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International Investment Law and Arbitration Nikos Lavranos, Ruth Kok, et al. (eds.), Hague Yearbook of International Law . Copyright Koninklijke Brill NV. ISBN . pp. - . Member States’ Bilateral Investment Treaties (BITs): Lost in Transition? Nikos Lavranos* Abstract This article analyses

In: Hague Yearbook of International Law / Annuaire de La Haye de Droit International, Vol. 24 (2011)
In: Hague Yearbook of International Law / Annuaire de La Haye de Droit International, Vol. 24 (2011)

1 Introduction Fair and equitable treatment ( FET ) is one of the general principles included in bilateral investment treaties ( BIT s), and it is as important as the expropriation clause. Recent investment tribunal practice has shown that FET is one of the most frequently invoked

In: Arab Law Quarterly
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), which established the International Centre for Settlement of Investment Disputes ( ICSID ). 6 Between 1968 and 2011 Indonesia signed 67 bilateral investment treaties ( BIT s). 7 In 1987, Indonesia signed the first Association of Southeast Asian Nations ( ASEAN ) multilateral investment agreement with

In: The Journal of World Investment & Trade

of WTO dispute settlement; and Asian states are becoming a leader in bilateral investment treaties ( BIT s) facilitating and protecting foreign investment even if the host state is not party to the ICSID Convention. 4 In addition, looking towards the future, Chesterman contends that the ongoing

In: The Journal of World Investment & Trade

Abstract

Seen from a historical standpoint, the emergence of bilateral investment treaties (BITs) and investor-State arbitration can essentially be understood and described as a reaction to the procedural uncertainties of diplomatic protection in customary international law and the uncertainties of its material standards. The author's thesis regarding the role of the home State is however that the elevation of the investor and the possibility of an investor-State arbitral procedure on the basis of BITs not only juridifies, denationalizes, and depoliticizes investment disputes, it can also result in the enhancement of diplomatic protection, particularly leading up to a potential court case. In summary, it is fair to say that the efforts of the home State to arrive at a settlement in investment disputes should not be understood as being an alternative to other forms of dispute settlement - arbitration and negotiated settlement - but as complementing them.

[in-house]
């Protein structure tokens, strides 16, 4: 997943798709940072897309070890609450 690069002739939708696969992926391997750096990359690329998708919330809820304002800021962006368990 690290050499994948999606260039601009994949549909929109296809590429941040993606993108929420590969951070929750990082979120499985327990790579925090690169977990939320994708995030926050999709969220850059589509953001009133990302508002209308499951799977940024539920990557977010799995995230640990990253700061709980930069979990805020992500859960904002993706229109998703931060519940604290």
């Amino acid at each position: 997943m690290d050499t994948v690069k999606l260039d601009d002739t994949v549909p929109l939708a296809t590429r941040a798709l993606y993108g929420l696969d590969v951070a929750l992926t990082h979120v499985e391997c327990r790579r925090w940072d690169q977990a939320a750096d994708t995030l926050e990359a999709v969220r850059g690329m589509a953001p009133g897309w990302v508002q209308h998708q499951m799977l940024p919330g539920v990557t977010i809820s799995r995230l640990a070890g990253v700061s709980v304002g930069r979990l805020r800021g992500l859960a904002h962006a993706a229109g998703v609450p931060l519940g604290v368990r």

In: Contemporary Issues in International Arbitration and Mediation: The Fordham Papers (2009)

proceedings in investment (or “investor-to-State”) disputes, which are usually referred to arbitration pursuant to the forum selection clauses of the relevant Bilateral Investment Treaties (“BITS”). Before addressing consolidation in investment disputes, the experience gained in the same matter in

In: The Law & Practice of International Courts and Tribunals
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I. Introduction National treatment standard is one of the most important standards of treatment that are provided by a bilateral investment treaty (“BIT”). In the meantime, it is perhaps the most difficult standard to achieve, as it touches upon “economically” as well as “politically

In: The Journal of World Investment & Trade

) Model Bilateral Investment Treaty ( bit ). With the entry into force of the Lisbon Treaty, the eu was conferred exclusive competence over foreign direct investment. 1 This threw open a number of issues ranging from the fate of bit s concluded by eu Member States with third States, 2 to the future

In: The Journal of World Investment & Trade
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international investment agreements (IIAs), especially bilateral investment treaties (BITs). And yet, the impact BITs may have on attracting greater FDI to Africa still remains contested. 2 To date, the role investment agreements may have in attracting FDI for greater economic development and transformation of

In: The Journal of World Investment & Trade